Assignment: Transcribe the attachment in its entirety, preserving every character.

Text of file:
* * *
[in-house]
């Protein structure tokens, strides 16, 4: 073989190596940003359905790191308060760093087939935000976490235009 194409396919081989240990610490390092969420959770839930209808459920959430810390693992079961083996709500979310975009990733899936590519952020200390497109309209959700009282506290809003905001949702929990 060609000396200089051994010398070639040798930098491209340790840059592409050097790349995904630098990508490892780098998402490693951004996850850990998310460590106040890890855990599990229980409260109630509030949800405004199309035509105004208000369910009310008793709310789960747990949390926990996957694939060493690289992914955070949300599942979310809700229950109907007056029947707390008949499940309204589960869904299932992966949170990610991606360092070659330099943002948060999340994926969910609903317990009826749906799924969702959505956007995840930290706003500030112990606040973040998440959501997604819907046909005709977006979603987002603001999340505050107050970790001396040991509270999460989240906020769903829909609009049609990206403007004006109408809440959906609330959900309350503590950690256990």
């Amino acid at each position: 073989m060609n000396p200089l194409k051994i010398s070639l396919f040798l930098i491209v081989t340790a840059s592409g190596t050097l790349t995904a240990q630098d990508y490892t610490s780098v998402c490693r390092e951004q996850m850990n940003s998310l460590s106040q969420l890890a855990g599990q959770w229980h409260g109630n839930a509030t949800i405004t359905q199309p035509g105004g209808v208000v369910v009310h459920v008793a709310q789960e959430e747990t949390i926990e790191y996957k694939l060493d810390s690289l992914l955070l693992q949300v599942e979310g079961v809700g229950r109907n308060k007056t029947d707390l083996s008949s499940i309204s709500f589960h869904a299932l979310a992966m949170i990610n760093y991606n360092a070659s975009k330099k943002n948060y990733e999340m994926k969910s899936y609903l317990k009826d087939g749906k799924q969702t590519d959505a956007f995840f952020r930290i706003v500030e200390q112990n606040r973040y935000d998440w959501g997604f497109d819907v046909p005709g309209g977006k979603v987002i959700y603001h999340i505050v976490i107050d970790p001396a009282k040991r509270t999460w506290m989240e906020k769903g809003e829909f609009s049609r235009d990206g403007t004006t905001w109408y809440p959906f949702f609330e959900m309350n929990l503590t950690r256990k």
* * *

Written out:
[in-house]
């Protein structure tokens, strides 16, 4: 073989190596940003359905790191308060760093087939935000976490235009 194409396919081989240990610490390092969420959770839930209808459920959430810390693992079961083996709500979310975009990733899936590519952020200390497109309209959700009282506290809003905001949702929990 060609000396200089051994010398070639040798930098491209340790840059592409050097790349995904630098990508490892780098998402490693951004996850850990998310460590106040890890855990599990229980409260109630509030949800405004199309035509105004208000369910009310008793709310789960747990949390926990996957694939060493690289992914955070949300599942979310809700229950109907007056029947707390008949499940309204589960869904299932992966949170990610991606360092070659330099943002948060999340994926969910609903317990009826749906799924969702959505956007995840930290706003500030112990606040973040998440959501997604819907046909005709977006979603987002603001999340505050107050970790001396040991509270999460989240906020769903829909609009049609990206403007004006109408809440959906609330959900309350503590950690256990």
């Amino acid at each position: 073989m060609n000396p200089l194409k051994i010398s070639l396919f040798l930098i491209v081989t340790a840059s592409g190596t050097l790349t995904a240990q630098d990508y490892t610490s780098v998402c490693r390092e951004q996850m850990n940003s998310l460590s106040q969420l890890a855990g599990q959770w229980h409260g109630n839930a509030t949800i405004t359905q199309p035509g105004g209808v208000v369910v009310h459920v008793a709310q789960e959430e747990t949390i926990e790191y996957k694939l060493d810390s690289l992914l955070l693992q949300v599942e979310g079961v809700g229950r109907n308060k007056t029947d707390l083996s008949s499940i309204s709500f589960h869904a299932l979310a992966m949170i990610n760093y991606n360092a070659s975009k330099k943002n948060y990733e999340m994926k969910s899936y609903l317990k009826d087939g749906k799924q969702t590519d959505a956007f995840f952020r930290i706003v500030e200390q112990n606040r973040y935000d998440w959501g997604f497109d819907v046909p005709g309209g977006k979603v987002i959700y603001h999340i505050v976490i107050d970790p001396a009282k040991r509270t999460w506290m989240e906020k769903g809003e829909f609009s049609r235009d990206g403007t004006t905001w109408y809440p959906f949702f609330e959900m309350n929990l503590t950690r256990k």